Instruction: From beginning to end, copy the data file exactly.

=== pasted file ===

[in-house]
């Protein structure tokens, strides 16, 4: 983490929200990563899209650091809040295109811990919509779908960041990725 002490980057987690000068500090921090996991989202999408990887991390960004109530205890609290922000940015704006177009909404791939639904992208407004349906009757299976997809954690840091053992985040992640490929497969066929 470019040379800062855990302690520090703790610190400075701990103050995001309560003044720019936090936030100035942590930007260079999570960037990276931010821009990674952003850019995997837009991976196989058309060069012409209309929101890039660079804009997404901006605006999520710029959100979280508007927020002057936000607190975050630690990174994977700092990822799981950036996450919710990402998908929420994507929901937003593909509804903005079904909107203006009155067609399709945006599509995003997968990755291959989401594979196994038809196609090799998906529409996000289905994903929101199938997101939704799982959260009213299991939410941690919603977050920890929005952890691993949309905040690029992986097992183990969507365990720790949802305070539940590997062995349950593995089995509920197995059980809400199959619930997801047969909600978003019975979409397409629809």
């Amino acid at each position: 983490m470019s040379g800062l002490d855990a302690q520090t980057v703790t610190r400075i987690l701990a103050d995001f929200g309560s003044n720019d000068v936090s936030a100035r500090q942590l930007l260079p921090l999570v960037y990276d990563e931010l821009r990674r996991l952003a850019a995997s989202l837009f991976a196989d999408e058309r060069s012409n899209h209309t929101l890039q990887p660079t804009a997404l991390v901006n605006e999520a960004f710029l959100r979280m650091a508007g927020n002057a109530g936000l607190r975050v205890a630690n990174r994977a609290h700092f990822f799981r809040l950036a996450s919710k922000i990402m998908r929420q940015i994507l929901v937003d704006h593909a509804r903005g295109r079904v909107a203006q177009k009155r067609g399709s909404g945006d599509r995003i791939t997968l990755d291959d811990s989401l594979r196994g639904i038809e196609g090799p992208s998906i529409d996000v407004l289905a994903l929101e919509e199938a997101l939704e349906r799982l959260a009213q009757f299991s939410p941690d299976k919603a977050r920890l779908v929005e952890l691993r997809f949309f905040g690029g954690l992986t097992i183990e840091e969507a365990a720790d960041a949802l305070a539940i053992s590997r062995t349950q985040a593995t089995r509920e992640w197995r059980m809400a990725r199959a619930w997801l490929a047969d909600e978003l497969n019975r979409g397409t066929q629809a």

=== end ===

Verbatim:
[in-house]
């Protein structure tokens, strides 16, 4: 983490929200990563899209650091809040295109811990919509779908960041990725 002490980057987690000068500090921090996991989202999408990887991390960004109530205890609290922000940015704006177009909404791939639904992208407004349906009757299976997809954690840091053992985040992640490929497969066929 470019040379800062855990302690520090703790610190400075701990103050995001309560003044720019936090936030100035942590930007260079999570960037990276931010821009990674952003850019995997837009991976196989058309060069012409209309929101890039660079804009997404901006605006999520710029959100979280508007927020002057936000607190975050630690990174994977700092990822799981950036996450919710990402998908929420994507929901937003593909509804903005079904909107203006009155067609399709945006599509995003997968990755291959989401594979196994038809196609090799998906529409996000289905994903929101199938997101939704799982959260009213299991939410941690919603977050920890929005952890691993949309905040690029992986097992183990969507365990720790949802305070539940590997062995349950593995089995509920197995059980809400199959619930997801047969909600978003019975979409397409629809």
């Amino acid at each position: 983490m470019s040379g800062l002490d855990a302690q520090t980057v703790t610190r400075i987690l701990a103050d995001f929200g309560s003044n720019d000068v936090s936030a100035r500090q942590l930007l260079p921090l999570v960037y990276d990563e931010l821009r990674r996991l952003a850019a995997s989202l837009f991976a196989d999408e058309r060069s012409n899209h209309t929101l890039q990887p660079t804009a997404l991390v901006n605006e999520a960004f710029l959100r979280m650091a508007g927020n002057a109530g936000l607190r975050v205890a630690n990174r994977a609290h700092f990822f799981r809040l950036a996450s919710k922000i990402m998908r929420q940015i994507l929901v937003d704006h593909a509804r903005g295109r079904v909107a203006q177009k009155r067609g399709s909404g945006d599509r995003i791939t997968l990755d291959d811990s989401l594979r196994g639904i038809e196609g090799p992208s998906i529409d996000v407004l289905a994903l929101e919509e199938a997101l939704e349906r799982l959260a009213q009757f299991s939410p941690d299976k919603a977050r920890l779908v929005e952890l691993r997809f949309f905040g690029g954690l992986t097992i183990e840091e969507a365990a720790d960041a949802l305070a539940i053992s590997r062995t349950q985040a593995t089995r509920e992640w197995r059980m809400a990725r199959a619930w997801l490929a047969d909600e978003l497969n019975r979409g397409t066929q629809a």